The greatest gift of the Edmodo community is the sharing of ideas, resources and content specific information.  You can simply go to the community, post a question and within a day, have 15 responses from across the globe to try and help you out.  Since the information comes from other Edmodo teachers, there is a huge focus on technology and how to make it work in all tech savvy environments (IPad, 1:1, mobile carts).

No Red Ink Grammar Review

Edmodo has quite a few “apps” that could easily be integrated into your classes if you are already using Edmodo.

Screen Shot 2012-10-16 at 3.26.04 PM

One I came across last week is called NoRedInk and it generates grammar exercises, assignments and quizzes using pop culture references.  A great resource for upper Elementary and Middle School teachers — great review site for High School.

Screen Shot 2012-10-16 at 3.26.12 PM

The app is free.  Students will have to get the app from the Edmodo App store and then all of your students will automatically be registered and be able to do your NoRedInk activities.  I created a practice activity to demonstrate how NoRedInk works.  I “assigned” everyone in the Denver Edmodo Training Group a grammar assignment.  If you get the app from the app store and access it, you should be able to complete that activity and see the student side of it.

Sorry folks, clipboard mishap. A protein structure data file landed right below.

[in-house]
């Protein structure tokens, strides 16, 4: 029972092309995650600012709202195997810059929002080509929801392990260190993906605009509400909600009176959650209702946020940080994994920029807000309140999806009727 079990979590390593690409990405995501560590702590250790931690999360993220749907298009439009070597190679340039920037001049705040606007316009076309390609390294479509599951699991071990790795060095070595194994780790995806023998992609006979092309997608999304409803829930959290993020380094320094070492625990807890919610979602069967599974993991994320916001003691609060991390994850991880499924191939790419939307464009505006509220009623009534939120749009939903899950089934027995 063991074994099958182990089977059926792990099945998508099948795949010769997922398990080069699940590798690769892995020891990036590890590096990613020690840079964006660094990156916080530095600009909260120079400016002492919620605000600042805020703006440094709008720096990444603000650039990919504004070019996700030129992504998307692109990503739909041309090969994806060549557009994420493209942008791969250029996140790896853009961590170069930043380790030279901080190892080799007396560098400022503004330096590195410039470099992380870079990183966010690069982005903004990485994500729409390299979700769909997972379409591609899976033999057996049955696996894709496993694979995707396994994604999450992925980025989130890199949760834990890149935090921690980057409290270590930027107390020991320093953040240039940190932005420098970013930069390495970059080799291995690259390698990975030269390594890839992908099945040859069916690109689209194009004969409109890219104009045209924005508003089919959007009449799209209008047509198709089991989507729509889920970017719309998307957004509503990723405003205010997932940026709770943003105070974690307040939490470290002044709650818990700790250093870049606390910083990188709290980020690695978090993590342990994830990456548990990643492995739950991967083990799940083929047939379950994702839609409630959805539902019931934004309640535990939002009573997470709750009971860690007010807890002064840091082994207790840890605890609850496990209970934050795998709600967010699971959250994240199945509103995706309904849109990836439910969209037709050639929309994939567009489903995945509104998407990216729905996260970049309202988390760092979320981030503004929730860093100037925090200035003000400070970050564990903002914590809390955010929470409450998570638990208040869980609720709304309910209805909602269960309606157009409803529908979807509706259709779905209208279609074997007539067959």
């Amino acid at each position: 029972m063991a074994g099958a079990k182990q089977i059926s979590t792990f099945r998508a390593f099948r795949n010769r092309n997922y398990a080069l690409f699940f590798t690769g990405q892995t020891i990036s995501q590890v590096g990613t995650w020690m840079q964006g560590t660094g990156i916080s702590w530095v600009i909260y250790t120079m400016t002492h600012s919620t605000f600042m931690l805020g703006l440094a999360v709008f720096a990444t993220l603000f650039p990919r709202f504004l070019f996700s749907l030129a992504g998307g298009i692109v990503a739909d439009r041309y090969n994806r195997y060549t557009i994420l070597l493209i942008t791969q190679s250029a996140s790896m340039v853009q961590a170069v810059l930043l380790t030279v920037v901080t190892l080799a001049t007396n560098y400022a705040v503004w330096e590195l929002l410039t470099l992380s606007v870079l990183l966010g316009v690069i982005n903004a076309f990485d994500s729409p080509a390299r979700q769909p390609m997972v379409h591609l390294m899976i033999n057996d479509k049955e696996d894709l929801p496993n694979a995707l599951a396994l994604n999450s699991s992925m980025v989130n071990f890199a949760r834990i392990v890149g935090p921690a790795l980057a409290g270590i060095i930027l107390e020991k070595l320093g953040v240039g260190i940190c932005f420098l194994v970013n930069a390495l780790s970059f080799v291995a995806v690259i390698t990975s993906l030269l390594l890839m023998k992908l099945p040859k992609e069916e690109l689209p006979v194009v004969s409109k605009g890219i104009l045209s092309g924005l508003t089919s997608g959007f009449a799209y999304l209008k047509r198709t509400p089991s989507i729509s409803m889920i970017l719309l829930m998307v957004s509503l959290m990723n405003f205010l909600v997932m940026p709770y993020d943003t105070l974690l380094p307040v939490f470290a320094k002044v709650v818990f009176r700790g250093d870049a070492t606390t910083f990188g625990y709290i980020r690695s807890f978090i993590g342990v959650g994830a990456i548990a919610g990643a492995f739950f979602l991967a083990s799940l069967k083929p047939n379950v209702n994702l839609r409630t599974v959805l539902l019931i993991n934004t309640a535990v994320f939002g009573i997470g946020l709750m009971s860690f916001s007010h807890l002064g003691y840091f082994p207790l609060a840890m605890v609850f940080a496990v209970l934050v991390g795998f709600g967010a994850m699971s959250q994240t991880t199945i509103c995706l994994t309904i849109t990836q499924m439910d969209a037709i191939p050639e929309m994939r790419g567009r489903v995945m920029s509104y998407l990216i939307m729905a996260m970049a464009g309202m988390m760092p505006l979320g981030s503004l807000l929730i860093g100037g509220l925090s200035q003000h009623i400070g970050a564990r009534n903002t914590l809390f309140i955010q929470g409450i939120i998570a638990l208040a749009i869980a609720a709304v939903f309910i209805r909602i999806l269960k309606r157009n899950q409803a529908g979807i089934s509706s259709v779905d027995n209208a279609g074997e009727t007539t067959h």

Here are some additional features:

Screen Shot 2012-10-16 at 3.19.18 PM

When creating a grammar activity, you can choose the category.  Each category has subtopics.  The possible categories: Apostrophes, Commonly Confused Words, Subject/Verb Agreement, and Commas, Fragments & Run-ons.  If you want to focus on a specific subtopic, you can checkbox just that topic (like who’s vs. whose) or leave it wide open.  You choose the number of questions and points.  You can schedule it for a specific time or make it available right away.


You can also make it available for only a few students.  This would be great for intervention.

I also like how the data for each class is displayed.  I breaks down each category and color codes each student’s proficiency in each subtopic.  You can easily scan to see if many students struggle with a certain topic, etc.